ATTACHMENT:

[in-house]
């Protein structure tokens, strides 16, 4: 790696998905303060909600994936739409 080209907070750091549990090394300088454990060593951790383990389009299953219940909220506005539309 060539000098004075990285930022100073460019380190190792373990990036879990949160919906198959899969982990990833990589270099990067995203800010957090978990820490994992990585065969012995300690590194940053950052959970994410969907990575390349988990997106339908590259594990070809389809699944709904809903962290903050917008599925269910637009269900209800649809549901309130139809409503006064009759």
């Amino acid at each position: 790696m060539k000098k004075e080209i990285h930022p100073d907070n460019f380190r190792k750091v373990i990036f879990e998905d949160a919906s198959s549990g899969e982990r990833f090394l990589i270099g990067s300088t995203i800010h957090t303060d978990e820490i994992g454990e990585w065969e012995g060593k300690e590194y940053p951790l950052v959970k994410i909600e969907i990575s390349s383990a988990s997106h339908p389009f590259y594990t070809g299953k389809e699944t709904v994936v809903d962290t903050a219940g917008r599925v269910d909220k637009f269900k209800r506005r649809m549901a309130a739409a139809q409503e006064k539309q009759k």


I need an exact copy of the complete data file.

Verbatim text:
[in-house]
């Protein structure tokens, strides 16, 4: 790696998905303060909600994936739409 080209907070750091549990090394300088454990060593951790383990389009299953219940909220506005539309 060539000098004075990285930022100073460019380190190792373990990036879990949160919906198959899969982990990833990589270099990067995203800010957090978990820490994992990585065969012995300690590194940053950052959970994410969907990575390349988990997106339908590259594990070809389809699944709904809903962290903050917008599925269910637009269900209800649809549901309130139809409503006064009759």
């Amino acid at each position: 790696m060539k000098k004075e080209i990285h930022p100073d907070n460019f380190r190792k750091v373990i990036f879990e998905d949160a919906s198959s549990g899969e982990r990833f090394l990589i270099g990067s300088t995203i800010h957090t303060d978990e820490i994992g454990e990585w065969e012995g060593k300690e590194y940053p951790l950052v959970k994410i909600e969907i990575s390349s383990a988990s997106h339908p389009f590259y594990t070809g299953k389809e699944t709904v994936v809903d962290t903050a219940g917008r599925v269910d909220k637009f269900k209800r506005r649809m549901a309130a739409a139809q409503e006064k539309q009759k």